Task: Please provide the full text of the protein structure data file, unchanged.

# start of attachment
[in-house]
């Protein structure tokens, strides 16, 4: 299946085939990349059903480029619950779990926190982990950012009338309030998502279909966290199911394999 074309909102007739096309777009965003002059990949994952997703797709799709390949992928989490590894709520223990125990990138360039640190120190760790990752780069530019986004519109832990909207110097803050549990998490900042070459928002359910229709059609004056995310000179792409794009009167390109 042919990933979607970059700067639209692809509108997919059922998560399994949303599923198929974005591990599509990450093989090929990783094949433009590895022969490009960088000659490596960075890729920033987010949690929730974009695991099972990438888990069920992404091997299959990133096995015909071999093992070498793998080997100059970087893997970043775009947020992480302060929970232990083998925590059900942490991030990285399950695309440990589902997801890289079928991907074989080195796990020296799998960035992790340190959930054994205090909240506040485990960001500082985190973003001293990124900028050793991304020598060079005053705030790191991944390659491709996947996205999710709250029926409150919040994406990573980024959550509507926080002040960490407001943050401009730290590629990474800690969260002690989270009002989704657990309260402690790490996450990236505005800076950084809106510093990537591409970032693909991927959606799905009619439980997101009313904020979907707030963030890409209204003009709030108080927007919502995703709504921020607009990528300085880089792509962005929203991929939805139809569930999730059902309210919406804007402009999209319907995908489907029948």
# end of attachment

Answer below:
[in-house]
């Protein structure tokens, strides 16, 4: 299946085939990349059903480029619950779990926190982990950012009338309030998502279909966290199911394999 074309909102007739096309777009965003002059990949994952997703797709799709390949992928989490590894709520223990125990990138360039640190120190760790990752780069530019986004519109832990909207110097803050549990998490900042070459928002359910229709059609004056995310000179792409794009009167390109 042919990933979607970059700067639209692809509108997919059922998560399994949303599923198929974005591990599509990450093989090929990783094949433009590895022969490009960088000659490596960075890729920033987010949690929730974009695991099972990438888990069920992404091997299959990133096995015909071999093992070498793998080997100059970087893997970043775009947020992480302060929970232990083998925590059900942490991030990285399950695309440990589902997801890289079928991907074989080195796990020296799998960035992790340190959930054994205090909240506040485990960001500082985190973003001293990124900028050793991304020598060079005053705030790191991944390659491709996947996205999710709250029926409150919040994406990573980024959550509507926080002040960490407001943050401009730290590629990474800690969260002690989270009002989704657990309260402690790490996450990236505005800076950084809106510093990537591409970032693909991927959606799905009619439980997101009313904020979907707030963030890409209204003009709030108080927007919502995703709504921020607009990528300085880089792509962005929203991929939805139809569930999730059902309210919406804007402009999209319907995908489907029948």